This is a book that operates on several levels and succeeds, to a greater or lesser degree, on all of them. Centrally, it is a history of economic thought in the form of extracts and short essays by the prominent advocates of free trade and protectionism, extending from mercantilist times to the present. Thus the reader is treated to a roughly chronological and fairly complete view of the development of economic thought and understanding of international trade and finance over more than two centuries, as well as the vital points in the free trade/protectionist debate.
Overbeek, professor of economics at the University of the Virgin Islands, divides the book into historical periods and for each one presents writings by the most prominent writers on both sides of the issue. He gives a short history of the periods regarding international trade and the public debate over the issue, and discusses how government policies were affected. He also provides a biography of each author and a summary of his arguments.
In his choice of material, I give Overbeek an A-plus. The most important writers are included, from Thomas Mun through Alexander Hamilton, Friedrich List, Mussolini, John Maynard Keynes, and Robert Reich on the protectionist side, and from David Hume and Adam Smith through John Stuart Mill, Ludwig von Mises, Gottfried Haberler, Melvyn Krauss, and Paul Krugman on the free trade side. Moreover, the extracts Overbeek has selected are all readable by anyone with even a rudimentary familiarity with economics. Abstruse mathematics is thankfully absent. My only criticism is that some of the readings are longer than necessary to make the author’s argument, while others seem too short. In an apparent attempt to shorten the book to its still-daunting 656 pages, the writings of some key economists (Henry Hazlitt and Milton Friedman chief among them) have been left out in favor of summaries by Overbeek.
The book’s virtue is that it clearly presents the arguments of both sides on the free trade debate. One cannot read both with any objectivity without seeing that the free traders have by far the stronger arguments. Interestingly, the reader observes that the brilliant breakthroughs occurred early on and that the principles established have never been overthrown. Particularly crucial are Ricardo’s demonstration of the principle of comparative advantage and David Hume’s demonstration of how monetary flows through international payments imbalances alter exports and imports to bring equilibrium to those balances and generate a natural distribution of specie. Those arguments destroyed the rationales of the mercantilists for trade barriers.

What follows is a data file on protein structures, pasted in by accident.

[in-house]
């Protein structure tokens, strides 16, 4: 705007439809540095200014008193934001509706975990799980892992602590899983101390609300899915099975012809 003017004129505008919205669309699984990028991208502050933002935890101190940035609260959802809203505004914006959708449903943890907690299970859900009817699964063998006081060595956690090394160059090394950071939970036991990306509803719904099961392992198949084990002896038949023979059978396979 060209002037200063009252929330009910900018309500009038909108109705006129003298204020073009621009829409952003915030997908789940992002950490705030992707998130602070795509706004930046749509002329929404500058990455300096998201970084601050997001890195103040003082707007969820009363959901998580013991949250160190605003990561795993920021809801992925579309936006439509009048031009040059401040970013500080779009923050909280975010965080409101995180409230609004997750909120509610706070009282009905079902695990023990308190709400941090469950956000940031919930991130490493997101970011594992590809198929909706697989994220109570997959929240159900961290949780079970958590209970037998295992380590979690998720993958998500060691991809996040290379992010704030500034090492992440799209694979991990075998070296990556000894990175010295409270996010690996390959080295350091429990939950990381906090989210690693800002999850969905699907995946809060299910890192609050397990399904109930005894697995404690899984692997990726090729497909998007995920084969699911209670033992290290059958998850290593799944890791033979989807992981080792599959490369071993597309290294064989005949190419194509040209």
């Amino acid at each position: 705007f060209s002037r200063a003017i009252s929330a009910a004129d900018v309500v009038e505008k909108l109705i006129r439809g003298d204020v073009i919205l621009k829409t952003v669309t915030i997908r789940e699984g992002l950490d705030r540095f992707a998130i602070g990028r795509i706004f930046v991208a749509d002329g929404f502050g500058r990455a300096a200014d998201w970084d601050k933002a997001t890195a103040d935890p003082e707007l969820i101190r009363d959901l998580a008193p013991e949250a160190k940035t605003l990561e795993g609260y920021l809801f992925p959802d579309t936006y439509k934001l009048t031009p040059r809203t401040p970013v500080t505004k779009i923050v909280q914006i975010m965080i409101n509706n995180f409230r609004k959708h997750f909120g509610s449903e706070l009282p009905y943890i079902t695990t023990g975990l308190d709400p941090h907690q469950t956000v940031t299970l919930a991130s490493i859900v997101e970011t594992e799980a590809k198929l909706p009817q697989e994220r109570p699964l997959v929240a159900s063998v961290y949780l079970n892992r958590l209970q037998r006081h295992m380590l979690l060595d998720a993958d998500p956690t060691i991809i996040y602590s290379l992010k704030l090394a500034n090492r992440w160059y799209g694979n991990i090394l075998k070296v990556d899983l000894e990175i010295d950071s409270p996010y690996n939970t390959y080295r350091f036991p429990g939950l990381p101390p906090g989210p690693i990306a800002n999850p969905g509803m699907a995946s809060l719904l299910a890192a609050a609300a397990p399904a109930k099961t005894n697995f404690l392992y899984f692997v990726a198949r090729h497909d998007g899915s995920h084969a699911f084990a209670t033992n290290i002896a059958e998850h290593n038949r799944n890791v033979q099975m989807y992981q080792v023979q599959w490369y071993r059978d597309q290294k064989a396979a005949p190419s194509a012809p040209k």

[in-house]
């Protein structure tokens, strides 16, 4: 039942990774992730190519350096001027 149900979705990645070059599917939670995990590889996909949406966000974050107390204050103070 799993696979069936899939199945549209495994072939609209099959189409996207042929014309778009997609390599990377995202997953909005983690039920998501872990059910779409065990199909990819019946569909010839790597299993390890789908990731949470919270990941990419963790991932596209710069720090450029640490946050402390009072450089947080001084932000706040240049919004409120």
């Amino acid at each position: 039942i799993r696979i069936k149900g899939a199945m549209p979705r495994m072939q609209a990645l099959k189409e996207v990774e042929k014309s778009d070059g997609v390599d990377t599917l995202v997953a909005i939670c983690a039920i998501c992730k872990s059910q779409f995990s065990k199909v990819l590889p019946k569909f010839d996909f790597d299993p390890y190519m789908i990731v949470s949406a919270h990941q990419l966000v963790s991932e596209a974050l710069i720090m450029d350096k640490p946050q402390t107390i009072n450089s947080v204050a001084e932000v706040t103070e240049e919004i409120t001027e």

From then on, the case for free trade evolves only in detail and sophistication. The point of production is consumption, not vice versa, and the point of trading internationally is the imports we can thus obtain more cheaply (literally using fewer domestic resources) than if we produced them ourselves. Exports are simply the way we pay for imports. What is more, international trade has little effect on domestic employment, except to allocate labor from less efficient to more efficient uses.
Just as important as the compelling arguments in favor of free trade, the readings also illuminate the sordid history and motives of the protectionists. They never grasp the truly anti-social nature of their project, which is characterized by blind nationalism, chauvinism, and xenophobia. Even otherwise democratic and “liberal” protectionists must be made uneasy when they see their association with dictators and authoritarians of every stripe, all of whom adhere to the same protectionist doctrines they do.
The book contained many surprises for me. I was amazed at the brilliance of Nicholas Gerard Pierson, arguing for free trade in the late nineteenth century, whose work was unknown to me. On the other hand, I was disappointed to read the unwarranted concessions made to protectionism by such eminent free traders as F. W. Taussig, A. C. Pigou, and Lionel Robbins.
The biggest surprise for me was historical. It is common knowledge that the reaction against classical liberalism that eventually generated the totalitarian states and world wars of the twentieth century began in Germany in the nineteenth century. But without Overbeek’s book, I would not have known that Friedrich List, the father of German protectionism, lived in the United States and was heavily influenced by American protectionists such as Alexander Hamilton and Daniel Raymond, by whom he became convinced that protectionism had been vital to American economic development. List returned to Germany and spread that erroneous view with great and catastrophic effect. Hamilton has always been my least favorite among the Founders, and now I see that he and his ilk have even more to answer for than I had previously supposed.
There is far more in this book than can be described in a short review. It is costly to be sure, but you definitely get what you pay for.
James Rolph Edwards is professor of economics at Montana State University.